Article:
Trawler Trash, which is now on display in the Environment and Sustainability Institute.
Young Cornish students help create unique artwork
‘Trawler Trash’ a unique installation created by artist Liz Franklin and Cornish Yr 10 students has been unveiled at the University of Exeter's Environment and Sustainability Institute (ESI) on the Penryn Campus.
Liz developed the concept of Trawler Trash, a large abstract mural constructed from beach waste, and was helped in its production by 100 young people from secondary schools across Cornwall, who attended the ESI's Environment and Sustainability Day in April.
The mural has been made from marine waste collected by the beach cleaning volunteers from Rame Peninsula Beach Care, and is just a fraction of the 800 sacks of plastic waste the group has removed from a tiny slice of the South East Cornish coast over the past 12 months.
Liz said: “The impact of plastic on marine life is huge and we’re only starting to wake up to how serious it really is. The idea of this mural is quite apocalyptic – imagining a time in the future when fishermen may catch only plastic instead of fish. The large eye of the mackerel, which can also be viewed as a ticking clock, further conveys the idea of a 'countdown'.”
Trawler Trash is not intended to specifically label the fishing industry as a primary source of marine plastic pollution; it conveys the idea of the throwaway culture that is responsible for so much of the vast and growing marine waste problem. Waste used in the mural includes net, rope, spacer stakes from mussel farms, glowsticks used in longline fisheries, fragments of broken fishing crates, cable ties, shotgun cartridge cases, toothbrushes and cigarette lighters.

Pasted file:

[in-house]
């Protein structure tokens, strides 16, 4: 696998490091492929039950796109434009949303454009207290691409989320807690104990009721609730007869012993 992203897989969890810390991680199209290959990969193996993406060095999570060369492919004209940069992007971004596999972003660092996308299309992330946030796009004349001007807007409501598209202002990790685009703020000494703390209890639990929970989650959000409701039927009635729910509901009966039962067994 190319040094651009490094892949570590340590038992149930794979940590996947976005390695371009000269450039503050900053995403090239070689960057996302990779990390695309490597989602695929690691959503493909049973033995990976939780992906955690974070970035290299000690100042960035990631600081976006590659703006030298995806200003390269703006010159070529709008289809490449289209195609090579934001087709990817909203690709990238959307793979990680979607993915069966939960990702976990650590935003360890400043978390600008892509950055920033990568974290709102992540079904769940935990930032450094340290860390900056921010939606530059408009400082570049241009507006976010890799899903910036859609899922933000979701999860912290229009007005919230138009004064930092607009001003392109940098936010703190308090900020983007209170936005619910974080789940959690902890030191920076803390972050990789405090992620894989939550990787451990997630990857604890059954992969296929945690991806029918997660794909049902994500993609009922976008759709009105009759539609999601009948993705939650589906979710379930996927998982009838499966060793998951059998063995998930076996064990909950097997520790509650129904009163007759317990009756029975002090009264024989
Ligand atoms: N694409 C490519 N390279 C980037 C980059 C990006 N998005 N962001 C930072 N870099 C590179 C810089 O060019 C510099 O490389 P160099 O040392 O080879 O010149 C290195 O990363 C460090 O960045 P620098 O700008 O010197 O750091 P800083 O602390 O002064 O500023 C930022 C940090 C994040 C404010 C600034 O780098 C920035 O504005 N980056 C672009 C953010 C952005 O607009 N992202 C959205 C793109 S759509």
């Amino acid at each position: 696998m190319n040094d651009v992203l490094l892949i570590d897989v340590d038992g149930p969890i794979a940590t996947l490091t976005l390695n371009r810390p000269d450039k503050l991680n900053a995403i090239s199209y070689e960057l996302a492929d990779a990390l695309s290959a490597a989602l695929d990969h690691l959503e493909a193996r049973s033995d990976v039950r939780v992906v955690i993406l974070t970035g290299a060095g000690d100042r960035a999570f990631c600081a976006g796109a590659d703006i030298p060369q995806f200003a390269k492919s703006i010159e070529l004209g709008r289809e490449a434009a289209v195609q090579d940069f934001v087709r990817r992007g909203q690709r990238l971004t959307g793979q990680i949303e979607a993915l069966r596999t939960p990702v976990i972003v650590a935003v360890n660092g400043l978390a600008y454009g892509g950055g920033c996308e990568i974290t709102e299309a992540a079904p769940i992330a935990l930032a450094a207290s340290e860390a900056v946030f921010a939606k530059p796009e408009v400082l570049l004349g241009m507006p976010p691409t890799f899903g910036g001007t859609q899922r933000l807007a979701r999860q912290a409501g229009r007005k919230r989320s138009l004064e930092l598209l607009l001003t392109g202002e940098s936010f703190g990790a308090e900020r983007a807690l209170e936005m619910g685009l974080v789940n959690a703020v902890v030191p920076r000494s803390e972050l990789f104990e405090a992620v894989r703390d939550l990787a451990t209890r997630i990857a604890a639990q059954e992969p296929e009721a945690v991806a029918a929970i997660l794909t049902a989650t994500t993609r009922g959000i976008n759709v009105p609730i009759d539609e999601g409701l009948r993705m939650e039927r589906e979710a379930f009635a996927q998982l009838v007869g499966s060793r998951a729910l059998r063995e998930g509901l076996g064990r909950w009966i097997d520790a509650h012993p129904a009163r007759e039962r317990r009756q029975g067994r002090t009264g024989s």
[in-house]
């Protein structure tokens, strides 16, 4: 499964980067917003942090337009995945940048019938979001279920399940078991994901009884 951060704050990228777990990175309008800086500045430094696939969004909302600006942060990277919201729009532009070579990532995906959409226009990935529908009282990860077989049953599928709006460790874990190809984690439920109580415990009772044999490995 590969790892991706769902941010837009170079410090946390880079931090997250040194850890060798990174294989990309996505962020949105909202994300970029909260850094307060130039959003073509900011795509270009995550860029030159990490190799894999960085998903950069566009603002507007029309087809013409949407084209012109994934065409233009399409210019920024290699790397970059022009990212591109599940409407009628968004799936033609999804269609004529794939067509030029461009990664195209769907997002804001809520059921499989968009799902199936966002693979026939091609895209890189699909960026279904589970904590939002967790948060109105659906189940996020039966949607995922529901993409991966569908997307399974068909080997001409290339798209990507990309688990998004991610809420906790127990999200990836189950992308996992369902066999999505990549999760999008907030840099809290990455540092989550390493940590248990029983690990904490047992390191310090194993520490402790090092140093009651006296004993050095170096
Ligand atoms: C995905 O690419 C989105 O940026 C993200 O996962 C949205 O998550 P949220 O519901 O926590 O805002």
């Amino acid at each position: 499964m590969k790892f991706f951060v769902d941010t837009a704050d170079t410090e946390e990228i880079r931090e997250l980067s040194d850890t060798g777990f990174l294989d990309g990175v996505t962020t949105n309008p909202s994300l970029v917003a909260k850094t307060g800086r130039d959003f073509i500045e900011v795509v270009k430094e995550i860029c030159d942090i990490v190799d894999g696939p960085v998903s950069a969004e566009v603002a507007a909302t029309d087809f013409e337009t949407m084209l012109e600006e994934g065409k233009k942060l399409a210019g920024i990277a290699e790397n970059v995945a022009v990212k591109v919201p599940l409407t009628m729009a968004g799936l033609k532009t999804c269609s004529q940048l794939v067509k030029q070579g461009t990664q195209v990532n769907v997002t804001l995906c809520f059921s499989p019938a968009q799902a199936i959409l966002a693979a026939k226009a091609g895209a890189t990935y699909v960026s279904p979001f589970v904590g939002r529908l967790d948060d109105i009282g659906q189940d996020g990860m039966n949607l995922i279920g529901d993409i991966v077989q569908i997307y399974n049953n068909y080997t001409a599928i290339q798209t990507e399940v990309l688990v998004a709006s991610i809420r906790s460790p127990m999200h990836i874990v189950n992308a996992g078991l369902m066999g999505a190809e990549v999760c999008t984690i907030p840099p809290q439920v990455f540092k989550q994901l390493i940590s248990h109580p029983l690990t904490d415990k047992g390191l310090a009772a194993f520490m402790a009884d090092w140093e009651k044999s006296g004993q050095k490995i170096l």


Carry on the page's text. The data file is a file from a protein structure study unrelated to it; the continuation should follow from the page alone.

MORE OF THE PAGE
If marina fauna consume large amounts of plastic it can kill them by blocking their guts, marine turtles and seabirds are particularly at risk. Research at the ESI is ongoing to understand how these chemicals might impact marine species that accidently consume plastics and the consequences for creatures higher up the food chain.
Today, many fishermen view their role as responsible stewards of the sea, doing their best to help protect the marine environment and their own industry. The Fishing for Litter scheme, which has operated since 2009 in some Cornish ports, has allowed those involved in the fishing industry to collect well over 50 tonnes of marine waste, trawled up in nets, back to port for safe disposal.
Trawler Trash will be exhibited in the ESI throughout the summer (free entry, 09:00 -17:00, Monday to Friday).
The ESI is working with businesses and enterprises across all sectors of the economy in Cornwall, the Isles of Scilly and beyond to translate research and expertise into innovative business practices, products and services in order to respond to the challenges of environmental change. It has been funded by the European Regional Development Fund Convergence Programme (£22.9M) and the South West Regional Development Agency (£6.6M), with significant support from the Higher Education Funding Council for England.
Date: 18 June 2014